Seven years after I started my first business, I realized none of the 11 people on payroll were the passionate, big-picture types I needed to take 1-800-GOT-JUNK? to the next level. Firing the whole team in one day was one of the hardest things I've ever done as an entrepreneur - but it was necessary.

Fast-forward 20 years and our company, O2E Brands has 250 employees who help our brands earn over $250 million in annual revenue. They're also the backbone of an awesome, award-winning corporate culture.

So what changed? Knowing that almost anyone can learn how to do a job, I decided to prioritize cultural fit above all else.

Now we use the Beer & BBQ Test as our main tool to find new leaders. The two-step test streamlines the interview process and lets us perform an essential gut-check with these simple questions:

The Beer Test: "Would I enjoy grabbing a beer with this person?"

The BBQ Test: "Would this person fit in at a backyard barbecue with our corporate family?"

If we can't imagine having a good conversation or hanging out socially, chances are the hire won't work out in the long run--no matter how amazing their resume seems.

Big companies like Google, Zappos, Virgin, and SpaceX are also changing their approach, too. Here are four of the most unique and powerful ways that top companies test before they hire.

1. Google Uses Surprise Programming Challenges To Test Real Skills

Google is always watching for potential winners to add to its team - literally. When someone searches certain advanced programming keywords like 'mutex lock,' a popup appears saying, "You're speaking our language. Up for a challenge?"

The link takes them through programming challenges. Anyone who successfully navigates them is invited to apply to work at Google.

Other companies filter candidates through similar, hidden test processes. Mckinsey's HR team created and distributed job recruitment posters on college campuses. Each poster had tearable phone numbers written in the form of a formula. The campaign produced higher-quality candidates than typical college campaigns.

2. Zappos Uses Its Shuttle Drivers As Undercover Agents

The 'Shuttle Drive Test' is essential to Zappos' culture-driven hiring process. The driver doesn't just take job candidates from the airport to the interview; he or she also takes notes on how different people behave. Then the recruiter talks with the driver to understand how the day went.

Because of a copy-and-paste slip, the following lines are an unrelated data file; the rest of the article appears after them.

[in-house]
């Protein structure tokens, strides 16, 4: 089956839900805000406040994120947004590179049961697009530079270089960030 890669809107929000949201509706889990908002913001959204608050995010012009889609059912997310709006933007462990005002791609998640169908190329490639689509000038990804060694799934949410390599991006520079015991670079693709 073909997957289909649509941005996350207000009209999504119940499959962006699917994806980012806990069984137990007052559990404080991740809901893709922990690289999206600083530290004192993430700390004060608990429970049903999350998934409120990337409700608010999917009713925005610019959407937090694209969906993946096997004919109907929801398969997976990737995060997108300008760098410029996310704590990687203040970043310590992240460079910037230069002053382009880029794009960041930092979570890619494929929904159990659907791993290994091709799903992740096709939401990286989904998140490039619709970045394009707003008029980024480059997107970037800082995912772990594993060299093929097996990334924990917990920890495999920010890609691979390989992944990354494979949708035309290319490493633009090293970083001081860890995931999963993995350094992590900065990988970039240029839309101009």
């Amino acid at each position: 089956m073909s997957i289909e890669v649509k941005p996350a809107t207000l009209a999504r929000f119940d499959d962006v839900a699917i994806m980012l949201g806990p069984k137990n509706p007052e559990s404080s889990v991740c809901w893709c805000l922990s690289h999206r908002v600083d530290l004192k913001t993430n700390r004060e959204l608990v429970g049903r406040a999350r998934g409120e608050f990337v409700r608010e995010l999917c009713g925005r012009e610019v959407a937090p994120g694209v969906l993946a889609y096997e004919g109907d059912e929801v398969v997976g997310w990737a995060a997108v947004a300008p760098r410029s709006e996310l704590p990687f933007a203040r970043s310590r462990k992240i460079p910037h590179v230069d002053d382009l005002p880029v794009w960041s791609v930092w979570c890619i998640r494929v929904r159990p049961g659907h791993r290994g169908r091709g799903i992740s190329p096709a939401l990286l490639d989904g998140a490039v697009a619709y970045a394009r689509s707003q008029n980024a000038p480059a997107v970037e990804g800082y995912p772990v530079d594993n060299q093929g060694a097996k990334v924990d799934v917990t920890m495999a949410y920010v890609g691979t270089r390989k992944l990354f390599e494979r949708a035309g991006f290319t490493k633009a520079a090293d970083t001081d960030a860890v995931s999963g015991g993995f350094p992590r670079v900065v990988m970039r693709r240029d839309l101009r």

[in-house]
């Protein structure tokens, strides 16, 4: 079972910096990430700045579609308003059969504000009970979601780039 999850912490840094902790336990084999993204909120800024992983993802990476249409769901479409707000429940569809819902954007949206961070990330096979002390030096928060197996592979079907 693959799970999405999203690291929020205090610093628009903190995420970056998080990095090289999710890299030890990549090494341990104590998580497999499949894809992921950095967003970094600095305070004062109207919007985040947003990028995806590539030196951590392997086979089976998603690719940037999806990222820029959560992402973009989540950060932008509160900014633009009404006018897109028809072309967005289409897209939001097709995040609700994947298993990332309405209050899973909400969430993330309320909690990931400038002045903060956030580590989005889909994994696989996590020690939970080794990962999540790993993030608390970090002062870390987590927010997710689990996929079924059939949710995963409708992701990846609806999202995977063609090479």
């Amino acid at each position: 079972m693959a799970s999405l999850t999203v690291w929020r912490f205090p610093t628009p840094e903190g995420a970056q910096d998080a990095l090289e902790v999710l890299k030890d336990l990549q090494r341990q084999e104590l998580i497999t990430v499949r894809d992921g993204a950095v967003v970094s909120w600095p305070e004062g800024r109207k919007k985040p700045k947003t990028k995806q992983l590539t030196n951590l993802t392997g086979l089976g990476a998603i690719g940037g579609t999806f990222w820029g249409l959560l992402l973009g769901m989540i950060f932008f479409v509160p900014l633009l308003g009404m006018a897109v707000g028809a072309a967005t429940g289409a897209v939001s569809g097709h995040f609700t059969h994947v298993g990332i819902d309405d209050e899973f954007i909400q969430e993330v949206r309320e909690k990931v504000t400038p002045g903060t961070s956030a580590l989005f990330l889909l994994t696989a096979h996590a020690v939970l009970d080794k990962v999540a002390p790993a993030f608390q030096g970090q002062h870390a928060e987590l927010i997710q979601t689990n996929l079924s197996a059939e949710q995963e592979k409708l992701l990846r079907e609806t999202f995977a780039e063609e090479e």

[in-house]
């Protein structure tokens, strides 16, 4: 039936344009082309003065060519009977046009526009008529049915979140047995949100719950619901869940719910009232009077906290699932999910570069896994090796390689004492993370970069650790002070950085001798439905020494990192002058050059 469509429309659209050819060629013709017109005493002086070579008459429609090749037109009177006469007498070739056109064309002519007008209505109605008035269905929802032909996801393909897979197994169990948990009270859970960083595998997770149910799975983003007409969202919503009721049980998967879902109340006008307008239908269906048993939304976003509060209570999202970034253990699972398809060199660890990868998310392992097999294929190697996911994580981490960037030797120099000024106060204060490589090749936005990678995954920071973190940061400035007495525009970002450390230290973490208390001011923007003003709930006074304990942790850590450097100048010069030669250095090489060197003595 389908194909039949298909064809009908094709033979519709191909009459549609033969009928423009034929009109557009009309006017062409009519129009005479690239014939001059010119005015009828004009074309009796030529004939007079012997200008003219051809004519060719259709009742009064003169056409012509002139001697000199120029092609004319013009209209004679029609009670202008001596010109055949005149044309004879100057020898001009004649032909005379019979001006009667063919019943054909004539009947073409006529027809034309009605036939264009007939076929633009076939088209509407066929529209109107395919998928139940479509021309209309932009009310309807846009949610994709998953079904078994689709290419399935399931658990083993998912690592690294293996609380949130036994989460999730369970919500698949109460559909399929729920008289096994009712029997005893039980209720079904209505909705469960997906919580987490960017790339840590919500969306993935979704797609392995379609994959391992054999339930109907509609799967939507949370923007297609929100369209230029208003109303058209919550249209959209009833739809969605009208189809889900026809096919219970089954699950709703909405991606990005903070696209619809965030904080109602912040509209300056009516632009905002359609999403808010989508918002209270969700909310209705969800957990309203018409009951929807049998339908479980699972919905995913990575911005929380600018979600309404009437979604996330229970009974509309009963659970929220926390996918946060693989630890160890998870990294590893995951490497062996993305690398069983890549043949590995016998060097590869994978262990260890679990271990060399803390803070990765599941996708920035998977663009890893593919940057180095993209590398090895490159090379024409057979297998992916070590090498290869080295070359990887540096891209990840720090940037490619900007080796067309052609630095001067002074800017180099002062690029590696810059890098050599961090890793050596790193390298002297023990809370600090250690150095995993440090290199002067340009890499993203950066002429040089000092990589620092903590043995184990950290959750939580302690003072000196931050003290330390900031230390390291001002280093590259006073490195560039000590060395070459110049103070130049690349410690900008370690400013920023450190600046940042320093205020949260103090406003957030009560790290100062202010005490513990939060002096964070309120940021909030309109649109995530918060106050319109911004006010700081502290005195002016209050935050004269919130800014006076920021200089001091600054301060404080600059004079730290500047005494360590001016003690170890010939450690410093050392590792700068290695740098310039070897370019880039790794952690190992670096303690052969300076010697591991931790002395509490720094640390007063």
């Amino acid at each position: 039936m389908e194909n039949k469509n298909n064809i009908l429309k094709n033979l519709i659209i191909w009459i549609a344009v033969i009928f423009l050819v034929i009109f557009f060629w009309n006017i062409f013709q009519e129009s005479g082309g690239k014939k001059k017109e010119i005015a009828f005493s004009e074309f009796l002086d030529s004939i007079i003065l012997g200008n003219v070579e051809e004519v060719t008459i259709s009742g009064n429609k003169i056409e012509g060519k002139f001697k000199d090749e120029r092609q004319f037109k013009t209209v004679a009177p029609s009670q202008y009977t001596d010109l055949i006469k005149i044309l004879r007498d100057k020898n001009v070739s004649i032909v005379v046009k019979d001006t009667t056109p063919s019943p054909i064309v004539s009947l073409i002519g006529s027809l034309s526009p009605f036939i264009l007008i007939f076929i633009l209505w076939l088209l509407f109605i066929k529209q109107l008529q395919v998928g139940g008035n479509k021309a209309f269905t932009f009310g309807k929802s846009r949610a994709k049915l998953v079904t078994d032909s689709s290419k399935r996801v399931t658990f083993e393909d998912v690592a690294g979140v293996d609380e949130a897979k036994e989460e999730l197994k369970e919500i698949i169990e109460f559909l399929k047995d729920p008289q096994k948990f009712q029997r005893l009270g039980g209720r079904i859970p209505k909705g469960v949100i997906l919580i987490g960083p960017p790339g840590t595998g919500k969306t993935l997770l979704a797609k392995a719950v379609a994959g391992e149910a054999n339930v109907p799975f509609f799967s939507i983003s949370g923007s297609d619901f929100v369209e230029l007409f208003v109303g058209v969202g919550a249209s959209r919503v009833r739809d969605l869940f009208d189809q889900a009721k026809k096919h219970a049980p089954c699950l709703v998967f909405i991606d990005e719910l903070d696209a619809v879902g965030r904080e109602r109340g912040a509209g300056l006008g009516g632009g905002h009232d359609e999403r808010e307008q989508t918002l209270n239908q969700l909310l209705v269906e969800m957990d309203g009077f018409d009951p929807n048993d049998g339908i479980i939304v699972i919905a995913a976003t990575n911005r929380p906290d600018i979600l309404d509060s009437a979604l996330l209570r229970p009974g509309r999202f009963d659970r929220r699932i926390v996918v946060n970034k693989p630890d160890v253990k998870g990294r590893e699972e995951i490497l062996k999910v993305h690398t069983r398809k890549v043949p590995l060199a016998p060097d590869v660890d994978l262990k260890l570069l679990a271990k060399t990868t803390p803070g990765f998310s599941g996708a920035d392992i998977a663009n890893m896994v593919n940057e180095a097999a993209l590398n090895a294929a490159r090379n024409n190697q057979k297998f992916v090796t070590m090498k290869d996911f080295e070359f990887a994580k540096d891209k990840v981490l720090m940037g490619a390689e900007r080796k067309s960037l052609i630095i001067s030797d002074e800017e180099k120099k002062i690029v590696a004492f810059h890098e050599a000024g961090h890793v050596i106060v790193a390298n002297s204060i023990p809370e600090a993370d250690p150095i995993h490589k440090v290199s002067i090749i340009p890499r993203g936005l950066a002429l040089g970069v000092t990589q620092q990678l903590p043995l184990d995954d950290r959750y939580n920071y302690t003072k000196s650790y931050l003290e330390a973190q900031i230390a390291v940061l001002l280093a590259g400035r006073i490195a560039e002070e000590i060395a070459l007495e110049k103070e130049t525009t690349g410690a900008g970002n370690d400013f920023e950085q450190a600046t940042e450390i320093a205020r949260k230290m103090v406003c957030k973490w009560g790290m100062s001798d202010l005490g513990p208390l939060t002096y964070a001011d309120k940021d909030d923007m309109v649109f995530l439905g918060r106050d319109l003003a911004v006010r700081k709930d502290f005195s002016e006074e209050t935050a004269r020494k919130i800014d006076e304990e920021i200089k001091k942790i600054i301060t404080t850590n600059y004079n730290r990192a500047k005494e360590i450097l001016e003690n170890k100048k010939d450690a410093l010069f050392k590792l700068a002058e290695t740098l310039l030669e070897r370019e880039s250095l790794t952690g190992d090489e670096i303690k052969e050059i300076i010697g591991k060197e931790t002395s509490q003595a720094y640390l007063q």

CEO Tony Hsieh emphasizes the importance of the 'Shuttle Drive Test' in a  Wall Street Journal interview: "It doesn't matter how well the day of interviews went. If our shuttle driver wasn't treated well, then we won't hire that person."

3. Virgin Uses Role-Playing To Test Candidates' Real Skills

Virgin Money brings applicants through six different rooms during the interview. In each room, there's a challenge that represents what employees might face in their job. One scenario takes place in a locker room at halftime with the losing team. The candidate has to deliver an inspiring pep talk.

Joanne Hannant, the head of human resources at Virgin Money, says, "We've spent a lot of time working out what are the behaviours and competencies we want the successful candidate to have. Each room is designed to test and assess each skill and competency."

4. Elon Musk Challenges His Team To Find Him 'The Best People On The Freaking Planet.' Then He Asks One Question.

Everyone says they want great employees, but Musk scours the Earth! Then, he asks his recruiters to convince him 'why, out of how many billion people on the planet, this is that guy.' When he was looking for someone to work in a yogurt booth at SpaceX, he asked the HR team to go all the way to Pinkberry to find the employee of the month.

Once a candidate gets through the hoops, Musk interviews the person himself. According to his biographer Ashley Vance, one of his favorite questions is, "You are standing on the surface of the Earth. You walk one mile south, one mile west, and one mile north. You end up exactly where you started. Where are you?"

(Stumped? Visit Tech Insider to see a visual breakdown).

Real-world tests like these show us how candidates actually act and think, rather than how they say they act on paper. They give us a chance to  have some dates with candidates before we marry them.